Happy Friday, everybody! It’s cold and windy where I am, not the beach weather I was hoping for. However, looking forward, we are less than one month away from the start of the minor league baseball season! Here’s how a Fireflies game will look when the team returns.
For those who just signed up, I’m Chase Karacostas, and I report on tourism and business here in South Carolina for The State and The Sun News in Myrtle Beach. Welcome to The State, This Week, our new newsletter where we recap the biggest stories you need to know from around the Palmetto State every Friday. Like what you see? Have a story idea of your own? Let me know!
Here are this week’s top stories.
Cities and counties along the South Carolina coast have sued some of the biggest short-term rental companies in the nation. The coastal governments, including Hilton Head Island, Charleston and Myrtle Beach, accused Airbnb, HomeAway, VRBO, TripAdvisor and nine other companies of not paying local tourism taxes and business fees.
AirBnB and VRBO have at least 34,000 properties listed in the state. The taxes the companies have been accused of not paying range from 1% in Hilton Head to 3% in Myrtle Beach. The fees help local governments pay for infrastructure projects, beach maintenance and local grant programs.
How much money the cities and counties might be losing is unclear, the Island Packet’s Kati Kokal reports, but the lawsuit has raised questions about where the money some hosts charged for the accommodations taxes went.
Hundreds gathered Sunday to mourn the victims of the mass shooting outside Rock Hill that killed six people last week.
The victims included Rock Hill doctor, Robert Lesslie, his wife, two of their grandchildren and two air conditioning techs working at the family’s home. The last person to die was Robert Shook, who died Saturday after several days in a Charlotte hospital.
Authorities identified the shooter as Phillip Adams, a former NFL player who died by suicide after being pursued by police. His motive remains unknown, the Herald’s Andrew Dys reports.
The Sunday memorial drew both longtime friends of the Lesslies and people who’d never met them, The Herald’s Cailyn Dickerson and Alexander Zietlow report. Sarah Valentine, who’s known the family for years, was among the attendees.
“Obviously, we’re devastated for them,” Valentine said. “But as Christians, we can have both grief and joy at the same time because we know where they are now.”
Morris Street in Charleston has a history all its own, from being the heart of a community for freed Black people in the 1850s to hosting James Brown, “the godfather of soul,” when he accepted the key to the city in 1967.
“Every part of our beautiful city was shaped in some way by the lives and work of Black Charlestonians, but none more than Morris Street,” said Nathaniel Robert Walker, an associate professor of architectural history at the College of Charleston. “It was the thriving commercial and cultural heart of a community that refused to be left on the margins of a segregated city.”
Some fear that history could be forgotten, so the Preservation Society of Charleston launched an online exhibit that tells the street’s history and the lives of the people who built it into what it is today.
The street already looks vastly different from how it did 60 years ago. The State’s Charleston reporter Caitlin Byrd has all the details on what’s still there and what can only be preserved in photos.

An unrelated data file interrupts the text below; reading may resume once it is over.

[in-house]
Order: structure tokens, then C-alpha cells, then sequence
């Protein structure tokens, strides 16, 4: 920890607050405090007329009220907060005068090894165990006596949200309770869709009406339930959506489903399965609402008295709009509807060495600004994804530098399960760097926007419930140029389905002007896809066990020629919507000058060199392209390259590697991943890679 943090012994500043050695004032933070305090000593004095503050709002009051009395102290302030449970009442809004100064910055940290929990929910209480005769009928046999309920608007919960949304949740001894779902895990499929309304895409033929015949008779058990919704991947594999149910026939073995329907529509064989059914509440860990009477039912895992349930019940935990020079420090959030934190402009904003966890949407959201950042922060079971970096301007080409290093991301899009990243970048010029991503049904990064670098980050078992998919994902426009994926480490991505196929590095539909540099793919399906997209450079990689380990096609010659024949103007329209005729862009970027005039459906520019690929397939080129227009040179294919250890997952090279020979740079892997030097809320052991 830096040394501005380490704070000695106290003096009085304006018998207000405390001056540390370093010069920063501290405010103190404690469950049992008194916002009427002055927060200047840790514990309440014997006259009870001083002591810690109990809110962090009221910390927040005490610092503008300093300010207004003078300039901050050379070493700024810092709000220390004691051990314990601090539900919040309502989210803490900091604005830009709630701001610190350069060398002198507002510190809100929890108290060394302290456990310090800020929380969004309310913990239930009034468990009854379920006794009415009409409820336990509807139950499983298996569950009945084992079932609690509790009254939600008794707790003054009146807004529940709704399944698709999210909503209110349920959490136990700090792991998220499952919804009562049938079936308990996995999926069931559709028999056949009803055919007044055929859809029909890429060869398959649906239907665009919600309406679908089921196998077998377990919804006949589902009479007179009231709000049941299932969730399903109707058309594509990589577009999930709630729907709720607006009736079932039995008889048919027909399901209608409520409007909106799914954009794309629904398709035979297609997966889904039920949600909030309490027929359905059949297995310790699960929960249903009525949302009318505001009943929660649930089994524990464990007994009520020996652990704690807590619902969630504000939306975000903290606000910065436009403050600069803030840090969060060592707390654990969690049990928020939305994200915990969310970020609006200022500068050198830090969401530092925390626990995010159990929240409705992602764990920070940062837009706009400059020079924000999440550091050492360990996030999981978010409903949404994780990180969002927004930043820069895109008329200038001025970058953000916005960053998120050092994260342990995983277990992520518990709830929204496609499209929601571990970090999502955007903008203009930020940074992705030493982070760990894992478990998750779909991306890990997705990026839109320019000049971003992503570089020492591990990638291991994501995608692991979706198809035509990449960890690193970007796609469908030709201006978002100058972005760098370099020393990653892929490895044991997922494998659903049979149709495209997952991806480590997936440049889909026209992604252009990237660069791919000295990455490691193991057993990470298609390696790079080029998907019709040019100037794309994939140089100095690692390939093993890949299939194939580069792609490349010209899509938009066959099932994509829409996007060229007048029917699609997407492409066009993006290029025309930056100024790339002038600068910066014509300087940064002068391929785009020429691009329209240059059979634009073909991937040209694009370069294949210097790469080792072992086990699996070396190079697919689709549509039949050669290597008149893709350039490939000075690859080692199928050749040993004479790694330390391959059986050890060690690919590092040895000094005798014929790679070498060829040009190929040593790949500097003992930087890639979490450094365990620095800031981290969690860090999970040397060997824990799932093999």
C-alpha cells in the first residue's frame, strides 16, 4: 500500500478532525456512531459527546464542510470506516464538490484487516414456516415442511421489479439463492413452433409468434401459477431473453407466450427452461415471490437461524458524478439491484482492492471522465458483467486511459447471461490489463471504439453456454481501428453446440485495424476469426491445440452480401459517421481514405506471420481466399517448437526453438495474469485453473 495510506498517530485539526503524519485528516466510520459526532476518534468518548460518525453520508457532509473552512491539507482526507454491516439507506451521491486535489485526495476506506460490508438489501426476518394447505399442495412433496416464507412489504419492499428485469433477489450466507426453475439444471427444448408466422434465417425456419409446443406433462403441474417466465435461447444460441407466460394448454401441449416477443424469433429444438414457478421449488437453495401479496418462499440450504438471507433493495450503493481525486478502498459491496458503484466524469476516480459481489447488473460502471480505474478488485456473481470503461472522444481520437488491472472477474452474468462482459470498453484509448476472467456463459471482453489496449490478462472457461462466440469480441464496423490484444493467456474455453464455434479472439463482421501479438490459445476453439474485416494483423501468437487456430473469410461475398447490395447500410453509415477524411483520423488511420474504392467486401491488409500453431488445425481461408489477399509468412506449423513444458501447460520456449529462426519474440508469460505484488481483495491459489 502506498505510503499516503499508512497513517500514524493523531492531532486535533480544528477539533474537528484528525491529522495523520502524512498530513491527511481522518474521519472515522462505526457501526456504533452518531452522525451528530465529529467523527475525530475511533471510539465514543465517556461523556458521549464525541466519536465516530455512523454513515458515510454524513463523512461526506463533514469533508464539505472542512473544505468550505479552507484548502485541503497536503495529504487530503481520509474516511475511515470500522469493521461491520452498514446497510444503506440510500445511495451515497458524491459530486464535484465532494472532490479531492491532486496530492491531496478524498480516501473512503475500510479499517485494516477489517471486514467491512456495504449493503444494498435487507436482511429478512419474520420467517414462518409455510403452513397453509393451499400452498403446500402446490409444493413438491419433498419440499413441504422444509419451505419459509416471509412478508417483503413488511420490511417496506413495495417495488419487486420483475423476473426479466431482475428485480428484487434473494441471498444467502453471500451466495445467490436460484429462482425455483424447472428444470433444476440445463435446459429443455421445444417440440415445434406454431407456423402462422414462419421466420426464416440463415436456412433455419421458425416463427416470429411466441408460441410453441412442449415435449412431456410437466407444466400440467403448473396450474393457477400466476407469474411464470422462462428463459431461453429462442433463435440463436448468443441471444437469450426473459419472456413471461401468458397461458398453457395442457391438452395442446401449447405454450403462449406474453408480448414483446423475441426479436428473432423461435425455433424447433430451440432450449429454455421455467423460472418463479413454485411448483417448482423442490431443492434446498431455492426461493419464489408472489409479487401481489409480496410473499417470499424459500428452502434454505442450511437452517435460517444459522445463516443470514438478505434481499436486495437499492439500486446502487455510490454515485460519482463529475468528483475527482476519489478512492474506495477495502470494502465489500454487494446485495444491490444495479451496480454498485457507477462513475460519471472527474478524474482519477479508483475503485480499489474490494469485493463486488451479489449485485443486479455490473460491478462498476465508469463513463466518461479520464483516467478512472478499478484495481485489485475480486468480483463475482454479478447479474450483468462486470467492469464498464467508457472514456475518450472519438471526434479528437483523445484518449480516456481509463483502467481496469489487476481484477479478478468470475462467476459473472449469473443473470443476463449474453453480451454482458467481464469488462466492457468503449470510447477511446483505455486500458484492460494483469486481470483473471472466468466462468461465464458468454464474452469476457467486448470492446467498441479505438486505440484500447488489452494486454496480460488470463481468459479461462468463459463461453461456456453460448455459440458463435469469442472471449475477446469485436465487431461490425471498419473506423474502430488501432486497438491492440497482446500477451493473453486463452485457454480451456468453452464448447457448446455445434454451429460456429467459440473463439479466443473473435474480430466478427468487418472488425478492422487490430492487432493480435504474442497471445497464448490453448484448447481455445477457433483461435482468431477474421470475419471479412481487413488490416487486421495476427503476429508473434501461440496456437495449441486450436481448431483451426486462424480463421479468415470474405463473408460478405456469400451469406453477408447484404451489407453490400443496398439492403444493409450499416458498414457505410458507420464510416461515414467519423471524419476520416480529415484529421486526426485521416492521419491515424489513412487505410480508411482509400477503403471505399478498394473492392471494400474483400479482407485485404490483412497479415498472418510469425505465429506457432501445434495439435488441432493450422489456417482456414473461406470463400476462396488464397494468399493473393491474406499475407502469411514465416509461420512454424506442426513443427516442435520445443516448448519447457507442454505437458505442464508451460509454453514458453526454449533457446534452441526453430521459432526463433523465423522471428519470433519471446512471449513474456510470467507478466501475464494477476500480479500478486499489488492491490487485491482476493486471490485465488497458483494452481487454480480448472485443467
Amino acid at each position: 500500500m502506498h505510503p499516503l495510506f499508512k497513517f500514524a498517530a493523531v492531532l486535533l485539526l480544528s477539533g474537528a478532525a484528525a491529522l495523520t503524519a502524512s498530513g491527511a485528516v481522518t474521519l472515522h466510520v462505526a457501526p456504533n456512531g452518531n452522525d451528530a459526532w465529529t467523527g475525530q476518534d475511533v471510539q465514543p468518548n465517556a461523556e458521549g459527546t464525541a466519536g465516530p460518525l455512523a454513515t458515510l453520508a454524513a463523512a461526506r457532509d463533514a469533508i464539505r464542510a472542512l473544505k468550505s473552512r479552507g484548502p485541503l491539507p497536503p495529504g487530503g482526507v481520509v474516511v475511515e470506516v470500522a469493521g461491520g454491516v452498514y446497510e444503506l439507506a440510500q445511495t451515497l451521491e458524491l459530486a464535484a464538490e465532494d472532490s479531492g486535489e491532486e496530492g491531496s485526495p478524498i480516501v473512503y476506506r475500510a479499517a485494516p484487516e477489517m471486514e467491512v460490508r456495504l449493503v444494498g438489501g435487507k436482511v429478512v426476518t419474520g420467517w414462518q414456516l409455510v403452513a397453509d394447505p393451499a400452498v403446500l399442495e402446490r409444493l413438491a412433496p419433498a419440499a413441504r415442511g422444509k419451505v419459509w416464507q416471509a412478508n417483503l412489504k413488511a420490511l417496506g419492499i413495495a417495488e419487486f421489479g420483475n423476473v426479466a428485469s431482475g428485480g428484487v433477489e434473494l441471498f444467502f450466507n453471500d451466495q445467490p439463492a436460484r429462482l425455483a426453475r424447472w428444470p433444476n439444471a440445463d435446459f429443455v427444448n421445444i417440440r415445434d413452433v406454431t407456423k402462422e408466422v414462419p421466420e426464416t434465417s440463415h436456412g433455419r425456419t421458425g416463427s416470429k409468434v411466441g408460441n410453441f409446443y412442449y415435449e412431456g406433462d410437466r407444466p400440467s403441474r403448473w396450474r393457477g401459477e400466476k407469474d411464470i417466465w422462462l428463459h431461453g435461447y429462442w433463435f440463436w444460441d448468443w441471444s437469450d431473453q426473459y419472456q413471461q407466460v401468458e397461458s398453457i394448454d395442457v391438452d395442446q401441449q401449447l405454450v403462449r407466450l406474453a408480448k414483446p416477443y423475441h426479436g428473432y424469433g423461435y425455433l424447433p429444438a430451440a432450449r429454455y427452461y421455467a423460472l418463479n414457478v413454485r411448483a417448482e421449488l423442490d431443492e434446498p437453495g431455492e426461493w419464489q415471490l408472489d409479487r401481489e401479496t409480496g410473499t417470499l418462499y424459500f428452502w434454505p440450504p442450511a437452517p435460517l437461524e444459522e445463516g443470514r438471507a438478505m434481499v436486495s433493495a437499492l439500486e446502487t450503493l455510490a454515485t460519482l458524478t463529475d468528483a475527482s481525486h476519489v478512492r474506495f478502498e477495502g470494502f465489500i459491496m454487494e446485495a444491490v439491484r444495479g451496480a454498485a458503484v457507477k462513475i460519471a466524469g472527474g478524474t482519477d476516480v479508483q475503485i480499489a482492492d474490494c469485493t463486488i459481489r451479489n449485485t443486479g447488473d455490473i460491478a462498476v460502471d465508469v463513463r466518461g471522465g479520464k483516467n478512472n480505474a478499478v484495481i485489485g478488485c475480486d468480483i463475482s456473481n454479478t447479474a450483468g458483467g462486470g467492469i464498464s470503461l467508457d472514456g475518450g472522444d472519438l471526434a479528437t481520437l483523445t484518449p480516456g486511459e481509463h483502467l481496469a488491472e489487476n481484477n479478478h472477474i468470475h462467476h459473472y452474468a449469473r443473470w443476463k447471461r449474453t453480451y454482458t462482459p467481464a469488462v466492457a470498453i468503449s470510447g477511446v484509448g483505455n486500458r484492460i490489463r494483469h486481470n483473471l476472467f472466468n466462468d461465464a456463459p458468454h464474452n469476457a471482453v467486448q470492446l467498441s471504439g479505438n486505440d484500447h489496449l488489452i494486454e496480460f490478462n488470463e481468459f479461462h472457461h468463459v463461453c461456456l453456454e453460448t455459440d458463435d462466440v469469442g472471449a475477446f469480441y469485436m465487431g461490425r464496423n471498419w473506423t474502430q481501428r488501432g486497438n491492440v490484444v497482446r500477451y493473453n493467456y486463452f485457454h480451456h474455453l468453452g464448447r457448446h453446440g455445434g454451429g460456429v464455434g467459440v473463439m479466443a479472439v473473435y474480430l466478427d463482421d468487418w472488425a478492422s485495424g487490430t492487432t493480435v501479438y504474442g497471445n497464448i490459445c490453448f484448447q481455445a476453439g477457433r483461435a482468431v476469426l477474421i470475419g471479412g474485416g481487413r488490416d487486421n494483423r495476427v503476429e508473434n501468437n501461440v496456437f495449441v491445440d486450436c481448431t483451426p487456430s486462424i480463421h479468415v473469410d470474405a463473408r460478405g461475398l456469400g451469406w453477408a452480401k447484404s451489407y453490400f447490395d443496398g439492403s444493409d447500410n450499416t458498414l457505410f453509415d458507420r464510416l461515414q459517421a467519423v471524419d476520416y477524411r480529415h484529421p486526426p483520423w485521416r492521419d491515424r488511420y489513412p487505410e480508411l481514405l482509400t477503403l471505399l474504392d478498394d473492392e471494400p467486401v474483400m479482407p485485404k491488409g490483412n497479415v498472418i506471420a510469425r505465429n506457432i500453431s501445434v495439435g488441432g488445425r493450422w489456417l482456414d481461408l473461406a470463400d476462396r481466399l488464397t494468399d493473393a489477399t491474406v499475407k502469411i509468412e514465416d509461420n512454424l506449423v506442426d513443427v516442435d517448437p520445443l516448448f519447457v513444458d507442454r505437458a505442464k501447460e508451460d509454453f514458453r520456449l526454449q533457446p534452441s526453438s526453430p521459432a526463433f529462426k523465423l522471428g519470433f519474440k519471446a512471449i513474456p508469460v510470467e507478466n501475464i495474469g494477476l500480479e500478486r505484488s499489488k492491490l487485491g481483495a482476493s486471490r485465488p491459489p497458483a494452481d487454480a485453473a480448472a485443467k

Moving to the beach was supposed to be nice. I thought the people here floated over the sand, and hoped the beautiful water didn’t actually have anything in it to bother me.
But, I have learned. For one, sea worms have swarmed South Carolina’s coast and it may not be advisable to go swimming with the little guys. How long will they be here? Do they bite? The State’s Mitchell Willetts has the latest.
Alligators have for made headlines in recent weeks down in the Lowcountry for, among other things, napping on golf courses. This week, one poor golfer’s 18 holes were interrupted when his ball ended up ... on the head of a gator.
Myrtle Beach is considering a new way to deal with its own water-friendly pests. Rather than paying contractors to kill beavers, whose dams have worsened inland flooding, Horry County proposed putting out a bounty on beavers, the Sun News’ Dale Shoemaker, Jr. reports. Here’s how much the county might pay per beaver, and who would be allowed to go hunting for them.
Remember music festivals? Coronavirus killed them. In the Before Times, we used to gather in giant, often muddy, parks to listen to some of our favorite musicians.
The Carolina Country Music Festival is one of the first events of its kind to return to Myrtle Beach. The festival is coming out of suspended animation, with the same headliners planned for last year’s event, including Luke Combs. The Sun News’ Maya Brown has the latest on when and where the event will be, and who will be performing.
Also this week, the first pieces of the Myrtle Beach SkyWheel rolled onto the boardwalk after three months of renovations for its 10th anniversary. It’ll take about two weeks to reconstruct with possible reopening in late May. I wrote about the wheel’s return and what changes people can expect. (Oh, and the reason it’s not just called the Ferris wheel, I’m told, is because it’s “not part of a circus.”)
Finally, tourists flooding back into Myrtle Beach this spring will find one thing missing from the seafood buffets — crab legs. A national shortage on snow crab legs has caused issues in the regions that survive off them, like the Grand Strand, The Sun News’ Alan Blondin reports.
There’s also a shortage of chicken wings, but I’m not going to tell you to not be alarmed. I am alarmed. I just bought a new wing sauce.
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